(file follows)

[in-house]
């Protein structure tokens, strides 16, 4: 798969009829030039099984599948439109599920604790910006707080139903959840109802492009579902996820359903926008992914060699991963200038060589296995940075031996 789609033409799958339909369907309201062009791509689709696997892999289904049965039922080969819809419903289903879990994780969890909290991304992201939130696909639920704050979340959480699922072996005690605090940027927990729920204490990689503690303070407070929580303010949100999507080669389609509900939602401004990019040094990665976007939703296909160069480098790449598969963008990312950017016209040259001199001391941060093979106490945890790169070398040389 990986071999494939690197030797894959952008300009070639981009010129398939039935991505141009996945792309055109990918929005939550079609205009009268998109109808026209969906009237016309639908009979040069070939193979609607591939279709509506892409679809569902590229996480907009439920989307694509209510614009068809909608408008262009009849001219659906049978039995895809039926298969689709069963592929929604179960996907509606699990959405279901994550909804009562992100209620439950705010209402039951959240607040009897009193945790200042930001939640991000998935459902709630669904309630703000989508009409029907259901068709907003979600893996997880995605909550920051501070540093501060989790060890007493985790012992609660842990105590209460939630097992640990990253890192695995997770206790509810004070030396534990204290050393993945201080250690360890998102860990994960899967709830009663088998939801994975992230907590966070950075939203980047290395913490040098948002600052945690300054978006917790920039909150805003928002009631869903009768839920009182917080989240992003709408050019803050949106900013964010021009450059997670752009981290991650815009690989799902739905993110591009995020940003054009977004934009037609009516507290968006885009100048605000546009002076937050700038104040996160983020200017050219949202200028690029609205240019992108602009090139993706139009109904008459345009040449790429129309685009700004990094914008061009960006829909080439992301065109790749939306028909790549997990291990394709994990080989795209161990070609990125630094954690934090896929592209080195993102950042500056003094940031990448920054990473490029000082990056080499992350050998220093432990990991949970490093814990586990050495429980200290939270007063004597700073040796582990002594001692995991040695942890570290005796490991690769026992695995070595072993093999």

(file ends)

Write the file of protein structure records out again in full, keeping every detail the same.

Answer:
[in-house]
């Protein structure tokens, strides 16, 4: 798969009829030039099984599948439109599920604790910006707080139903959840109802492009579902996820359903926008992914060699991963200038060589296995940075031996 789609033409799958339909369907309201062009791509689709696997892999289904049965039922080969819809419903289903879990994780969890909290991304992201939130696909639920704050979340959480699922072996005690605090940027927990729920204490990689503690303070407070929580303010949100999507080669389609509900939602401004990019040094990665976007939703296909160069480098790449598969963008990312950017016209040259001199001391941060093979106490945890790169070398040389 990986071999494939690197030797894959952008300009070639981009010129398939039935991505141009996945792309055109990918929005939550079609205009009268998109109808026209969906009237016309639908009979040069070939193979609607591939279709509506892409679809569902590229996480907009439920989307694509209510614009068809909608408008262009009849001219659906049978039995895809039926298969689709069963592929929604179960996907509606699990959405279901994550909804009562992100209620439950705010209402039951959240607040009897009193945790200042930001939640991000998935459902709630669904309630703000989508009409029907259901068709907003979600893996997880995605909550920051501070540093501060989790060890007493985790012992609660842990105590209460939630097992640990990253890192695995997770206790509810004070030396534990204290050393993945201080250690360890998102860990994960899967709830009663088998939801994975992230907590966070950075939203980047290395913490040098948002600052945690300054978006917790920039909150805003928002009631869903009768839920009182917080989240992003709408050019803050949106900013964010021009450059997670752009981290991650815009690989799902739905993110591009995020940003054009977004934009037609009516507290968006885009100048605000546009002076937050700038104040996160983020200017050219949202200028690029609205240019992108602009090139993706139009109904008459345009040449790429129309685009700004990094914008061009960006829909080439992301065109790749939306028909790549997990291990394709994990080989795209161990070609990125630094954690934090896929592209080195993102950042500056003094940031990448920054990473490029000082990056080499992350050998220093432990990991949970490093814990586990050495429980200290939270007063004597700073040796582990002594001692995991040695942890570290005796490991690769026992695995070595072993093999």